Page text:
Posts Tagged ‘desktop forensics’

Challenges in Computer and Mobile Forensics: What to Expect in 2020

The past two years introduced a number of challenges forensic experts have never faced before. In 2018, Apple made it more difficult for the police to safely transport a seized iPhone to the lab by locking the USB port with USB restricted mode, making data preservation a challenge. The release of the A12 platform, also in 2018, made it difficult to unlock iOS devices protected with an unknown password, while this year’s release of iOS 13 rendered unlock boxes useless on iPhones based on the two most recent platforms.

On desktop and especially laptop computers, the widespread use of SSD drives made it impossible to access deleted data due to trim and garbage collection mechanisms. The users’ vastly increased reliance on cloud services and mass migration off the forensically transparent SMS platform towards the use of end-to-end encrypted messaging apps made communications more difficult to intercept and analyze.

Sheer amounts of data are greater than ever, making users rely more on external (attached) storage compared to using internal hard drives. Many attached storage devices are using secure encryption, some of them without even prompting the user. Extracting data from such devices becomes a challenge, while analyzing the huge amounts of information now requires significantly more time and effort.

The number of online accounts used by an average consumer grows steadily year over year. While password reuse and the use of cloud services to store and synchronize passwords makes experts’ jobs easier, the spread of secure, encrypted password management services is turning into a new challenge.

Knowing everyday challenges in desktop and mobile forensics, we can now peek into the future. (more…)

When it comes to mobile forensics, experts are analyzing the smartphone itself with possible access to cloud data. However, extending the search to the user’s desktop and laptop computers may (and possibly will) help accessing information stored both in the physical smartphone and in the cloud. In this article we’ll list all relevant artefacts that can shed light to smartphone data. The information applies to Apple iOS devices as well as smartphones running Google Android.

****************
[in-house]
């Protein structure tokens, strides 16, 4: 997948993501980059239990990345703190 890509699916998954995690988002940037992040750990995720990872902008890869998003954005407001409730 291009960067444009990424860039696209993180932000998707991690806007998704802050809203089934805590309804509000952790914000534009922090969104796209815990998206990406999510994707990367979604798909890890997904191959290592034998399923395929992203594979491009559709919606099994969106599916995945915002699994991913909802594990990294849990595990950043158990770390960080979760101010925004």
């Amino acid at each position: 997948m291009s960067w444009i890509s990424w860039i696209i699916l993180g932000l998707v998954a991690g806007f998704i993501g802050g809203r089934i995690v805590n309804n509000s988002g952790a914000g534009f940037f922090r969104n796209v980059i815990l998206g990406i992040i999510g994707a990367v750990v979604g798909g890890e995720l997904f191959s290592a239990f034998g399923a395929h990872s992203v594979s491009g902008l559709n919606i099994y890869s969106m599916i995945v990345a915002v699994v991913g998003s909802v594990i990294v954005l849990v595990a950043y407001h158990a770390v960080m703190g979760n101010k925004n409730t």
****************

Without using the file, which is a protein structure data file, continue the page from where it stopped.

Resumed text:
Mobile Artefacts on Desktops and Laptops

Due to the sheer capacity, computer storage may contain significantly more evidence than a smartphone. However, that would be a different kind of evidence compared to timestamped and geotagged usage data we’ve come to expect from modern smartphones.

How can the user’s PC or Mac help mobile forensic experts? There several types of evidence that can help us retrieve data from the phone or the cloud.

  1. iTunes backups. While this type of evidence is iPhone-specific (or, rather, Apple-specific), a local backup discovered on the user’s computer can become an invaluable source of evidence.
  2. Saved passwords. By instantly extracting passwords stored in the user’s Web browser (Chrome, Edge, IE or Safari), one can build a custom dictionary for breaking encryption. More importantly, one can use stored credentials for signing in to the user’s iCloud or Google Account and performing a cloud extraction.
  3. Email account. An email account can be used to reset a password to the user’s Apple or Google account (with subsequent cloud extraction using the new credentials).
  4. Authentication tokens. These can be used to access synchronized data in the user’s iCloud account (tokens must be used on the user’s computer; on macOS, transferable unrestricted tokens may be extracted). There are also tokens for Google Drive (can be used to access files in the user’s Google Drive account) and Google Account (can be used to extract a lot of data from the user’s Google Account). The computer itself is also an artefact as certain authentication tokens are “pinned” to a particular piece of hardware and cannot be transferred to another device. If the computer is a “trusted” device, it can be used for bypassing two-factor authentication.

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